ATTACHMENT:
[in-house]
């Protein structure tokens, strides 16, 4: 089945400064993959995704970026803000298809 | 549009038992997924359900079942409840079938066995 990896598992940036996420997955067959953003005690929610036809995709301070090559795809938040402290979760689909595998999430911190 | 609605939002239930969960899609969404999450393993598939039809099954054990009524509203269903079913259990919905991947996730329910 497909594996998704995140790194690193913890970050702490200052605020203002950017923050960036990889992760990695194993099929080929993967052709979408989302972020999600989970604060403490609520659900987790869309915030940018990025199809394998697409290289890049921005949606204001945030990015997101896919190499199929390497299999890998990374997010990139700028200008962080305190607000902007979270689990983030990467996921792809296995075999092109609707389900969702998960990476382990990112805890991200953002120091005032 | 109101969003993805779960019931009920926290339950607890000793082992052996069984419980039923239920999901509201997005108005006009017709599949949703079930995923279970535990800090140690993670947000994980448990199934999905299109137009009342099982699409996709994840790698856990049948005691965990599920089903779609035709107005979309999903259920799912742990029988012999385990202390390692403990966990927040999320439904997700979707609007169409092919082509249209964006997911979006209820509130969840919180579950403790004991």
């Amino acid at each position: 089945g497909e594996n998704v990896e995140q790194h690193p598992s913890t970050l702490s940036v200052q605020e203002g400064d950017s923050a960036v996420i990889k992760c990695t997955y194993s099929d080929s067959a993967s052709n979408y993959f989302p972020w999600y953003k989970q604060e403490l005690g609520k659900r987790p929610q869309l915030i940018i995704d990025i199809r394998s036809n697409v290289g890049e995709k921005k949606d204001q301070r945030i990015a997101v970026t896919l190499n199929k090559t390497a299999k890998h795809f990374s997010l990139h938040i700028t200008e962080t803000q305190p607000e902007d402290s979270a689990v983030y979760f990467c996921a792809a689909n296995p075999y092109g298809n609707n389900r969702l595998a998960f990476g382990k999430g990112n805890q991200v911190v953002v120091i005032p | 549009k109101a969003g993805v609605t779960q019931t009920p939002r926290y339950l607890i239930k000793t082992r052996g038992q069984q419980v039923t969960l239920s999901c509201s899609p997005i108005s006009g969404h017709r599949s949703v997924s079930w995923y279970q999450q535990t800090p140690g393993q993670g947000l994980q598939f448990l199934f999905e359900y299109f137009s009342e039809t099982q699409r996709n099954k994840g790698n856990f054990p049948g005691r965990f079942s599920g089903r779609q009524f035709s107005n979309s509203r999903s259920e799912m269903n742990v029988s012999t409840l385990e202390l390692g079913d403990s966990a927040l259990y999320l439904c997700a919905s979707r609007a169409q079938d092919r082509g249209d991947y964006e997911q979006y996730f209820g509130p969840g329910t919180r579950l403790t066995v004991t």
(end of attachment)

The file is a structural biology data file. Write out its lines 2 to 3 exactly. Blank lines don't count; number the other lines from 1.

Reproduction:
């Protein structure tokens, strides 16, 4: 089945400064993959995704970026803000298809 | 549009038992997924359900079942409840079938066995 990896598992940036996420997955067959953003005690929610036809995709301070090559795809938040402290979760689909595998999430911190 | 609605939002239930969960899609969404999450393993598939039809099954054990009524509203269903079913259990919905991947996730329910 497909594996998704995140790194690193913890970050702490200052605020203002950017923050960036990889992760990695194993099929080929993967052709979408989302972020999600989970604060403490609520659900987790869309915030940018990025199809394998697409290289890049921005949606204001945030990015997101896919190499199929390497299999890998990374997010990139700028200008962080305190607000902007979270689990983030990467996921792809296995075999092109609707389900969702998960990476382990990112805890991200953002120091005032 | 109101969003993805779960019931009920926290339950607890000793082992052996069984419980039923239920999901509201997005108005006009017709599949949703079930995923279970535990800090140690993670947000994980448990199934999905299109137009009342099982699409996709994840790698856990049948005691965990599920089903779609035709107005979309999903259920799912742990029988012999385990202390390692403990966990927040999320439904997700979707609007169409092919082509249209964006997911979006209820509130969840919180579950403790004991």
């Amino acid at each position: 089945g497909e594996n998704v990896e995140q790194h690193p598992s913890t970050l702490s940036v200052q605020e203002g400064d950017s923050a960036v996420i990889k992760c990695t997955y194993s099929d080929s067959a993967s052709n979408y993959f989302p972020w999600y953003k989970q604060e403490l005690g609520k659900r987790p929610q869309l915030i940018i995704d990025i199809r394998s036809n697409v290289g890049e995709k921005k949606d204001q301070r945030i990015a997101v970026t896919l190499n199929k090559t390497a299999k890998h795809f990374s997010l990139h938040i700028t200008e962080t803000q305190p607000e902007d402290s979270a689990v983030y979760f990467c996921a792809a689909n296995p075999y092109g298809n609707n389900r969702l595998a998960f990476g382990k999430g990112n805890q991200v911190v953002v120091i005032p | 549009k109101a969003g993805v609605t779960q019931t009920p939002r926290y339950l607890i239930k000793t082992r052996g038992q069984q419980v039923t969960l239920s999901c509201s899609p997005i108005s006009g969404h017709r599949s949703v997924s079930w995923y279970q999450q535990t800090p140690g393993q993670g947000l994980q598939f448990l199934f999905e359900y299109f137009s009342e039809t099982q699409r996709n099954k994840g790698n856990f054990p049948g005691r965990f079942s599920g089903r779609q009524f035709s107005n979309s509203r999903s259920e799912m269903n742990v029988s012999t409840l385990e202390l390692g079913d403990s966990a927040l259990y999320l439904c997700a919905s979707r609007a169409q079938d092919r082509g249209d991947y964006e997911q979006y996730f209820g509130p969840g329910t919180r579950l403790t066995v004991t």